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Dr. Martin Luther King: Civil Right No.1 - The Right to Vote

Sarah Bang | Published on 1/18/2021
Today we honor the memory and legacy of Dr. Martin Luther King, Jr, having celebrated the anniversary of his birthday on January 15th. Dr. King was a passionate advocate for Civil Rights, desegregation, racial justice, and voting rights of Black Americans. 

The right to vote of Black Americans was hard won and wasn't protected until the Voting Rights Act of 1965 was passed. Dr. King and other visionaries fought against violence, voter suppression, and restrictive voting laws. In an article published in the New York Times in March of 1965, Dr. King outlines the copious hurdles placed between Black Americans and their Constitutional right to vote. 

Many of the provisions of the Voting Rights Act of 1965 were significantly weakened, lessened, or completely neutralized by the 2013 Supreme Court Decision Shelby vs. Holder. In the wake of this decision, many states opted to re-impose voting laws that that enable states and localities to practice discriminatory actions that restrict the voting rights of millions of Americans.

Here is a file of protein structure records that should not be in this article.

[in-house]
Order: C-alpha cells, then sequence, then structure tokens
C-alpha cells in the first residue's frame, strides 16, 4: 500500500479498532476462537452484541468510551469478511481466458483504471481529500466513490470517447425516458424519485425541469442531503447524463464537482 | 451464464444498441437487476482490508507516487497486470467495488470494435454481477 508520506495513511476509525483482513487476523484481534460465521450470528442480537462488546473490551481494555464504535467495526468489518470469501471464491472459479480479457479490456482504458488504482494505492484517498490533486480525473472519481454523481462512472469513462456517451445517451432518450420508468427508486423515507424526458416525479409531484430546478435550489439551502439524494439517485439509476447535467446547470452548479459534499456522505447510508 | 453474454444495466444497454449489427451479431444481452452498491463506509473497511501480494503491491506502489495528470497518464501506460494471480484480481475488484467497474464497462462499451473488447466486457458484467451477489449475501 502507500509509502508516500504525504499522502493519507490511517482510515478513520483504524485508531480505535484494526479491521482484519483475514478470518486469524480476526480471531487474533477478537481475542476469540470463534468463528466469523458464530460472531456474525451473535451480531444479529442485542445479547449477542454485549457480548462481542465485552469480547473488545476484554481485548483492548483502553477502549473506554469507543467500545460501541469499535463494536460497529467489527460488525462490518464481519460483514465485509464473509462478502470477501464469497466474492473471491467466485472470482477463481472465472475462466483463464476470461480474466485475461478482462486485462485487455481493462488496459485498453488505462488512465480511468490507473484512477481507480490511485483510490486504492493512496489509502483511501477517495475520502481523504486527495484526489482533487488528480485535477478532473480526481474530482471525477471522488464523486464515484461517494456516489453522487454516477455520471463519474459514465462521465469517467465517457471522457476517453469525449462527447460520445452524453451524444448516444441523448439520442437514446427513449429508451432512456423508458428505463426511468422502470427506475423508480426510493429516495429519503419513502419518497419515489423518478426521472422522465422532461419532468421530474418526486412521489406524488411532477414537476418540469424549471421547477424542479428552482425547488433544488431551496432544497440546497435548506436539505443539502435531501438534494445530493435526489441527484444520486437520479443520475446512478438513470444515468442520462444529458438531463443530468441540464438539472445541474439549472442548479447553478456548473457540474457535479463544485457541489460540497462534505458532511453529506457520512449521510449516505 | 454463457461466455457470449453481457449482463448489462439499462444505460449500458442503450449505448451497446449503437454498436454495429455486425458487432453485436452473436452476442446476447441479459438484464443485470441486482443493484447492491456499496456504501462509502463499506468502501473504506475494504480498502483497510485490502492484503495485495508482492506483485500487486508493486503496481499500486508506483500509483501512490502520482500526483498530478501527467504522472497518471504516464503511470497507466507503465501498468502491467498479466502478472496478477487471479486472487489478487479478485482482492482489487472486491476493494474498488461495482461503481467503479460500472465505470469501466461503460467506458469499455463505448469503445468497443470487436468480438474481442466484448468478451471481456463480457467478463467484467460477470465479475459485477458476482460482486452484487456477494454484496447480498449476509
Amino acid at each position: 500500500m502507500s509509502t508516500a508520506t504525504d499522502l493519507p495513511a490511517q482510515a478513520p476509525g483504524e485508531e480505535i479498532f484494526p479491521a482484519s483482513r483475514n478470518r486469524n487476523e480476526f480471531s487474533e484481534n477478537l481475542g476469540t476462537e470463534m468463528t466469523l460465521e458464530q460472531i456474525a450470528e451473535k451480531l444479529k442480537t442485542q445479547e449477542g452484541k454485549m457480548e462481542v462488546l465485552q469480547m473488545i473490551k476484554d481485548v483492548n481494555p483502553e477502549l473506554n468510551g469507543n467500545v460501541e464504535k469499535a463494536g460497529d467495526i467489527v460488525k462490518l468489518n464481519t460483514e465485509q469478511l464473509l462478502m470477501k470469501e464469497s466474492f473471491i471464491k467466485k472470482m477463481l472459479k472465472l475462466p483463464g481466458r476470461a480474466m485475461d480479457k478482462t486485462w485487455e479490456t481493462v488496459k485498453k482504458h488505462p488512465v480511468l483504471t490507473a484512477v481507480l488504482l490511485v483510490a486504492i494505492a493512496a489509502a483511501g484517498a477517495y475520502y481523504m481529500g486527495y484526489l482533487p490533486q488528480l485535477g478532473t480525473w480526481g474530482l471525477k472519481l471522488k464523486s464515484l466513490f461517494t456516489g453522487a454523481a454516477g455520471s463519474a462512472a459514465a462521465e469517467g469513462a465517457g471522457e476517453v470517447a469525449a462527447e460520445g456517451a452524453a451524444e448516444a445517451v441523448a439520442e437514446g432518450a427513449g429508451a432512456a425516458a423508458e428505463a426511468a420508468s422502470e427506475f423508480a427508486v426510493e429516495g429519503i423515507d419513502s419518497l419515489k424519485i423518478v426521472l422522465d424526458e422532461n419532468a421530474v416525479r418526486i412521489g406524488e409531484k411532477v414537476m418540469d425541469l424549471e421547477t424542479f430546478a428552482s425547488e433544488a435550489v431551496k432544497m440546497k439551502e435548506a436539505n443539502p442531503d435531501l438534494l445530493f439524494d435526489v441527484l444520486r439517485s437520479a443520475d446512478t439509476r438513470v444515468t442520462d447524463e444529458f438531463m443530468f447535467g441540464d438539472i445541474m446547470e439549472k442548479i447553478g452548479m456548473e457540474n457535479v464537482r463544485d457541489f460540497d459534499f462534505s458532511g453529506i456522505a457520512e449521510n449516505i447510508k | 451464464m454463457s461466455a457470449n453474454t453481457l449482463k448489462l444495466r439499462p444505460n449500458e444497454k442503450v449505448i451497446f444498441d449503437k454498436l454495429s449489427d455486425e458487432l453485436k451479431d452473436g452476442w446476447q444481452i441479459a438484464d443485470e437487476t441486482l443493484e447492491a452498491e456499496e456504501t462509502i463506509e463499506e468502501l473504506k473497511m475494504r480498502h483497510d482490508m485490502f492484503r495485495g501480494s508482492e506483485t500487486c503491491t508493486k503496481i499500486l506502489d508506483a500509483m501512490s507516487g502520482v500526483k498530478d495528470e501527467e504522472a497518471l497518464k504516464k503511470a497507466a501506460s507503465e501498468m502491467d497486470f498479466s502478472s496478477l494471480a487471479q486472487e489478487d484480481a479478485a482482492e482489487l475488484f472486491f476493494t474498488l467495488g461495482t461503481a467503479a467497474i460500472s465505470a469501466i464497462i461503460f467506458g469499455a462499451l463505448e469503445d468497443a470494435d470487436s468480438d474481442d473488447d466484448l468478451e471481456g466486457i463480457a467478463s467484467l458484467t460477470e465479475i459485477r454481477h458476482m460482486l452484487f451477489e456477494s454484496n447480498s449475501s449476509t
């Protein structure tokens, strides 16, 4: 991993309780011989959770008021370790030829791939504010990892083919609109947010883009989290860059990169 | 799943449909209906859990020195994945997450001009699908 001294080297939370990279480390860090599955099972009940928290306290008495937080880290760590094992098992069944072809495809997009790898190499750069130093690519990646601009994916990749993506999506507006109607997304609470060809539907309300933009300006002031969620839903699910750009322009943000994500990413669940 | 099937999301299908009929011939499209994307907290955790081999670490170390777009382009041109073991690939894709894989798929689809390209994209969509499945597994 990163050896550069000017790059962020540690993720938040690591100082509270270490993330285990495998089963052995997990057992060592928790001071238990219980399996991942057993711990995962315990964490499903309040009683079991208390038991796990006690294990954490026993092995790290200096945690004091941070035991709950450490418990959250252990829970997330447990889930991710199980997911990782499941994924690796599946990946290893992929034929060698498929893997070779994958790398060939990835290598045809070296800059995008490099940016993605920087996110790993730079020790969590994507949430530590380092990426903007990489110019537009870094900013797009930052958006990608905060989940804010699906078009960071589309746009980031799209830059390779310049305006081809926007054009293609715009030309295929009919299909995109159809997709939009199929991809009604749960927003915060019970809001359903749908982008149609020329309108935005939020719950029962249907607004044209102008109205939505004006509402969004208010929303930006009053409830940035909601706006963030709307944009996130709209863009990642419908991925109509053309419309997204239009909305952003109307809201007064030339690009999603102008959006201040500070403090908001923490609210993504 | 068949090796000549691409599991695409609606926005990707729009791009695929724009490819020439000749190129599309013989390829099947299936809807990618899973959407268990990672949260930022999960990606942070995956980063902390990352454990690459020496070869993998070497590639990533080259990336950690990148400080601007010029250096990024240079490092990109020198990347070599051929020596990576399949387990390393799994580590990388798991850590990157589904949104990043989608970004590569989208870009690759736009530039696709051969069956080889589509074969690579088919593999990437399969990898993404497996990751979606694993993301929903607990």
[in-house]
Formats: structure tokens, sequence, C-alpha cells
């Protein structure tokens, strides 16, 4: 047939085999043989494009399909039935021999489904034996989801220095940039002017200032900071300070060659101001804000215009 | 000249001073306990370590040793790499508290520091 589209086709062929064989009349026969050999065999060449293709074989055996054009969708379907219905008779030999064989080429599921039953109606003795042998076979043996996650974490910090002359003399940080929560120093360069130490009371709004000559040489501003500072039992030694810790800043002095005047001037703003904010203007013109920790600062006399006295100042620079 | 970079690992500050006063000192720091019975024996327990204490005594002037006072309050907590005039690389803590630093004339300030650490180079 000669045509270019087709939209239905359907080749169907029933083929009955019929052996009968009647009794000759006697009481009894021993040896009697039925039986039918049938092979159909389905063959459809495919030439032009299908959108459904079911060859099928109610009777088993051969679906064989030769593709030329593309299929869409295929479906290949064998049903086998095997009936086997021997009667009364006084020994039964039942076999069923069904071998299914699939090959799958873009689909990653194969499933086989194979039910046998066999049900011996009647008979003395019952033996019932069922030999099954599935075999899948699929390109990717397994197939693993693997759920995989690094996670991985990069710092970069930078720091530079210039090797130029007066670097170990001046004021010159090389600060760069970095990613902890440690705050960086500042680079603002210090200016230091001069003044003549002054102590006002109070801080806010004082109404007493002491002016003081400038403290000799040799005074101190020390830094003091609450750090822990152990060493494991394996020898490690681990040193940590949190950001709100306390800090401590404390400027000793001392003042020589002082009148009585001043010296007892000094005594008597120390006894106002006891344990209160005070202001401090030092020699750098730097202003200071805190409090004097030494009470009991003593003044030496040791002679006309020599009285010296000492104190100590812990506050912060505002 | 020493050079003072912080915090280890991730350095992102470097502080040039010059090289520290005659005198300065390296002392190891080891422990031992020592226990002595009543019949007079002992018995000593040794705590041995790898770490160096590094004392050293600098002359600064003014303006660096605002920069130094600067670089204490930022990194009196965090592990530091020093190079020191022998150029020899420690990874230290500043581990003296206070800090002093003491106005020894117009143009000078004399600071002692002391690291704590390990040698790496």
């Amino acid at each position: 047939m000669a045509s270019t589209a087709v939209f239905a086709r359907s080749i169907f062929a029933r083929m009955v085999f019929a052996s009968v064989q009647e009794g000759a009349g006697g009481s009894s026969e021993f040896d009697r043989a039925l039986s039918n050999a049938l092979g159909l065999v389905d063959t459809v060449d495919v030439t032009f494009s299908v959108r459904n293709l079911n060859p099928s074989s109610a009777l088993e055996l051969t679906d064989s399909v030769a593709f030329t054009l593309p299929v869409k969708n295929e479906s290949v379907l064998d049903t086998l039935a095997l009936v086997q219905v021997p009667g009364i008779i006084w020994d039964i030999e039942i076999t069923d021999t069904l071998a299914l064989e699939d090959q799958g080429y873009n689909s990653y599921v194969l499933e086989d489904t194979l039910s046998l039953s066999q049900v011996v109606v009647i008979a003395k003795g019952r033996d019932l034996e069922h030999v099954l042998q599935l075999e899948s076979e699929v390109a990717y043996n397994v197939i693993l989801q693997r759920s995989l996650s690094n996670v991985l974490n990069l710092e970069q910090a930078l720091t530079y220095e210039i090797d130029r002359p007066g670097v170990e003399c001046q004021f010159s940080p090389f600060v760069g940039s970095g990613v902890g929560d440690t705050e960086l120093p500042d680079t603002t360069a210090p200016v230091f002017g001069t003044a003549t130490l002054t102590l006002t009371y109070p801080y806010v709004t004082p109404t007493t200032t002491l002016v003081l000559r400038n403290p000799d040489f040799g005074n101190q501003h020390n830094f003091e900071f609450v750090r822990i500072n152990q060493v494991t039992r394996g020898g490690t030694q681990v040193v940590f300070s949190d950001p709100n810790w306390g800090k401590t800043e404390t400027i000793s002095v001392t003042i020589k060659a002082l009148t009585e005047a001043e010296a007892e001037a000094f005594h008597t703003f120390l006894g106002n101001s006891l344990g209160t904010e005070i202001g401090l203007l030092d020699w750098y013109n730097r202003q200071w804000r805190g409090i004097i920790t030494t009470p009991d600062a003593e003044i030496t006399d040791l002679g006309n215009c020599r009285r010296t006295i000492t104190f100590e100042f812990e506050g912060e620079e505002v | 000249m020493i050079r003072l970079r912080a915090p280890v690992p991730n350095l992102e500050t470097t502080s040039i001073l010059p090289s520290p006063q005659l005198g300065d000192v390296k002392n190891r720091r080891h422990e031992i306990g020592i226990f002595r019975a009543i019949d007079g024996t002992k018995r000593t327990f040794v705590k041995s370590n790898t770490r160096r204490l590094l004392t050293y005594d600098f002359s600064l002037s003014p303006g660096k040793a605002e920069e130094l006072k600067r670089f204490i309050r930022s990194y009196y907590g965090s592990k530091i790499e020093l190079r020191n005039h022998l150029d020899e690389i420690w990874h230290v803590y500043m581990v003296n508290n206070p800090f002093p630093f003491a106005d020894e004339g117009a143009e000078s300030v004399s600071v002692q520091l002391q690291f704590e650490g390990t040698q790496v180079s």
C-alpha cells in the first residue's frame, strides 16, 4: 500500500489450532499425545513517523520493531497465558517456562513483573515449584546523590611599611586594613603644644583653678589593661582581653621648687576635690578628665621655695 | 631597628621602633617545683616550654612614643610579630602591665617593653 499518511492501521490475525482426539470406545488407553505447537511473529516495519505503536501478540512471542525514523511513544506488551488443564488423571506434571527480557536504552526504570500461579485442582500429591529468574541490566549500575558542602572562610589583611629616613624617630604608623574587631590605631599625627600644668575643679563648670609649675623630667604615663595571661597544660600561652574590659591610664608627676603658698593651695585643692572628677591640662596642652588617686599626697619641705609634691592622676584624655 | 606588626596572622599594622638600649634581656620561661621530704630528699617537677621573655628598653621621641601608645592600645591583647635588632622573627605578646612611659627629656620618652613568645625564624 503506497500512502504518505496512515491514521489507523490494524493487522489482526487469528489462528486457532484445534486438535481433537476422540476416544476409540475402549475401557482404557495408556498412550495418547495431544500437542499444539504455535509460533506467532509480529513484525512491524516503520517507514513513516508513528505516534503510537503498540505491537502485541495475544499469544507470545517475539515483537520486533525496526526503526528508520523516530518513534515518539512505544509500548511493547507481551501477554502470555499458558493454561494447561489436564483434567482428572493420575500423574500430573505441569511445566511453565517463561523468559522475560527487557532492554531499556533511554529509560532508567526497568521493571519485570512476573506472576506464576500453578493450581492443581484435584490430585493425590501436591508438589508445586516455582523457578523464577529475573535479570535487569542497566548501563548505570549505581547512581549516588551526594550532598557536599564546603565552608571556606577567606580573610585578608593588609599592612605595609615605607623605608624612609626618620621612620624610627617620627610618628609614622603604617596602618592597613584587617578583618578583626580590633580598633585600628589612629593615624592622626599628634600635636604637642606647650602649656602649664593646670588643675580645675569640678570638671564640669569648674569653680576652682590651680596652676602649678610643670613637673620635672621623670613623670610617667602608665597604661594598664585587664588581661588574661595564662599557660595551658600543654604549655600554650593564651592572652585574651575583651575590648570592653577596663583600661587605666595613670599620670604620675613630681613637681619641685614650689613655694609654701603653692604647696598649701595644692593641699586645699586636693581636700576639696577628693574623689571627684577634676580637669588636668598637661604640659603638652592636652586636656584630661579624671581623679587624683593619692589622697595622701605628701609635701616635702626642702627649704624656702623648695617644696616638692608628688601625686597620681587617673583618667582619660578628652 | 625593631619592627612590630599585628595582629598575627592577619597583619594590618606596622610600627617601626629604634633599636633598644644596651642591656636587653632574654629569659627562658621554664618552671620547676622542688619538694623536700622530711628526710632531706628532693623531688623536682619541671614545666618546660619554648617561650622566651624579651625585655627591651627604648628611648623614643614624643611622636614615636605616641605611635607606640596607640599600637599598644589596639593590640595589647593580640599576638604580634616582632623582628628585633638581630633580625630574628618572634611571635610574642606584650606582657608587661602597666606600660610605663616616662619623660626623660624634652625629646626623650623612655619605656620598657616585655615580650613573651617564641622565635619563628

The League of Women Voters supports the passage of the Voting Rights Advancement Act that would reinstate the protections of the Voting Rights Act. We will continue to fight for the enfranchisement of Americans and work to eliminate voter suppression. Like Dr. King, we maintain that the vote is the cornerstone of a democracy. 

There is work to be done if we are going to honor Dr. King's memory and uphold his legacy.

In his words: "We cannot rest. Laurels have not yet been earned. We must toil on"

March 1965 NYT Article: Martin Luther King and Voting Rights